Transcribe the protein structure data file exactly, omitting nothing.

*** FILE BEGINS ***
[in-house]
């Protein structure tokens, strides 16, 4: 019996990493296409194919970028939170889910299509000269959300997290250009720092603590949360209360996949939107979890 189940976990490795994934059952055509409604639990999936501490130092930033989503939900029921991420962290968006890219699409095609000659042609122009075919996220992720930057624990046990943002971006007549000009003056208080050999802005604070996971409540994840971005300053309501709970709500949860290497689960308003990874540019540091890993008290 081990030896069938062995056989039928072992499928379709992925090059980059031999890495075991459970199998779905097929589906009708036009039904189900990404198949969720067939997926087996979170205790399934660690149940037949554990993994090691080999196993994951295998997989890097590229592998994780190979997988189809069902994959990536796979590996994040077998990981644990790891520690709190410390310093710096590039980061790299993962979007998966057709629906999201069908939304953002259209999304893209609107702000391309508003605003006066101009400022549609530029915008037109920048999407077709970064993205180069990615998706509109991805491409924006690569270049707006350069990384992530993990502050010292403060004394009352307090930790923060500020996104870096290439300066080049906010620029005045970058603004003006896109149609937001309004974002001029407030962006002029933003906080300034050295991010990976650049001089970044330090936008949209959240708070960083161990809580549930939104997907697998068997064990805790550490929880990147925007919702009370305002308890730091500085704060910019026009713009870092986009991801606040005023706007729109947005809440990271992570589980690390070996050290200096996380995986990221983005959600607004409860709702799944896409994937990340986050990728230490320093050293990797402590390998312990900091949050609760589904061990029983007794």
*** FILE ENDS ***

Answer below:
[in-house]
């Protein structure tokens, strides 16, 4: 019996990493296409194919970028939170889910299509000269959300997290250009720092603590949360209360996949939107979890 189940976990490795994934059952055509409604639990999936501490130092930033989503939900029921991420962290968006890219699409095609000659042609122009075919996220992720930057624990046990943002971006007549000009003056208080050999802005604070996971409540994840971005300053309501709970709500949860290497689960308003990874540019540091890993008290 081990030896069938062995056989039928072992499928379709992925090059980059031999890495075991459970199998779905097929589906009708036009039904189900990404198949969720067939997926087996979170205790399934660690149940037949554990993994090691080999196993994951295998997989890097590229592998994780190979997988189809069902994959990536796979590996994040077998990981644990790891520690709190410390310093710096590039980061790299993962979007998966057709629906999201069908939304953002259209999304893209609107702000391309508003605003006066101009400022549609530029915008037109920048999407077709970064993205180069990615998706509109991805491409924006690569270049707006350069990384992530993990502050010292403060004394009352307090930790923060500020996104870096290439300066080049906010620029005045970058603004003006896109149609937001309004974002001029407030962006002029933003906080300034050295991010990976650049001089970044330090936008949209959240708070960083161990809580549930939104997907697998068997064990805790550490929880990147925007919702009370305002308890730091500085704060910019026009713009870092986009991801606040005023706007729109947005809440990271992570589980690390070996050290200096996380995986990221983005959600607004409860709702799944896409994937990340986050990728230490320093050293990797402590390998312990900091949050609760589904061990029983007794």